Rhode Island

Tax incentive evaluation ratings

Tax Incentive Evaluation Ratings: Rhode Island

Note: This page was updated on May 1, 2018 to reflect Rhode Island’s improved rating after the publication of a new tax incentive evaluation.

Rating: Leading

Key points:

  • Rhode Island is leading other states because it has a well-designed plan to regularly evaluate tax incentives, experience producing quality evaluations that rigorously measure economic impact, and a process for informing policy choices.
  • The Office of Revenue Analysis (ORA) faced challenges implementing the evaluations but recently began producing high-quality analysis.
  • The ORA’s first evaluation, an examination of the film tax credit, provided a detailed look at the program and thoughtful recommendations for improving it. 
     

Rhode Island evaluation law

Year enacted: 2013.a

Who evaluates: Office of Revenue Analysis.

Length of review cycle: Three years.

For more information on state ratings, please visit our interactive map.  

The following information was current as of May 3, 2017.

Rhode Island enacted a law requiring regular evaluation of tax incentives in 2013 but has struggled to implement the process so far. Under the law, the state Office of Revenue Analysis (ORA), a unit in the executive branch that studies the state’s budget and economy, is tasked with evaluating each economic development tax incentive on a three-year cycle.b The ORA has faced challenges recruiting and retaining staff, making it difficult for the office to meet all of its statutory requirements.c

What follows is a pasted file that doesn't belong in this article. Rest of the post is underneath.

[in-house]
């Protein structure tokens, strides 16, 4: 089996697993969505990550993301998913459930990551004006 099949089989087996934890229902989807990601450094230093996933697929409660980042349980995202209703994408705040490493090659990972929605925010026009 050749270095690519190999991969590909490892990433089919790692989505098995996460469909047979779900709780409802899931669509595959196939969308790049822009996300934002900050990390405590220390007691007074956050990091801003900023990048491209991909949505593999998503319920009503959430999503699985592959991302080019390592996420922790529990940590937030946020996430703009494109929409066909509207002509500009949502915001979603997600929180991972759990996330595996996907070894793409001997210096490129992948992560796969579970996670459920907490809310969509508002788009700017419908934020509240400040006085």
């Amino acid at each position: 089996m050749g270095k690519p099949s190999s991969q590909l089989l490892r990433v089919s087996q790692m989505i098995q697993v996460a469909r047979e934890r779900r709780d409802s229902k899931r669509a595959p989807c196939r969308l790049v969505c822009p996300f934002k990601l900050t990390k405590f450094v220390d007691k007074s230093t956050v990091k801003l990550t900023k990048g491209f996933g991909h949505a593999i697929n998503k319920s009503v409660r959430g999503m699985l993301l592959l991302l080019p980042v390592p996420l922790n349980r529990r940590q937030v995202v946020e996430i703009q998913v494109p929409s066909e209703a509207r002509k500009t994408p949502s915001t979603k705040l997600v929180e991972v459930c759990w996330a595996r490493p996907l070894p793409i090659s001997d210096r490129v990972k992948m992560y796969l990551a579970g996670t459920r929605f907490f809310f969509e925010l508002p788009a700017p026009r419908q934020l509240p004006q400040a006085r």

To help address this issue, the state budget that Governor Gina Raimondo (D) signed in June 2016 provides funding for two additional ORA staffers.d This funding boost appears to be helping. While the ORA has not published any evaluations under the 2013 law, the office produced analysis of some incentives in October 2016 to fulfill a separate statutory requirement.e This report included high-quality information on the economic impact of the incentives. It analyzed different scenarios for the extent to which the incentives changed business behavior and compared the programs’ economic outcomes to potential alternative uses of state funds.f

There are options to modify Rhode Island’s process in order to ensure the ORA can produce similarly high-quality information regularly for all major tax incentives. First, under the 2013 law, each evaluation is required to include 12 components, some of which may be unnecessary, overly specific, or duplicative of information that is reported elsewhere.g Streamlining the requirements could make it easier for the ORA to begin producing evaluations, while also keeping the studies focused on the most important information: the results of incentives for the state’s budget and economy and how their effectiveness can be improved.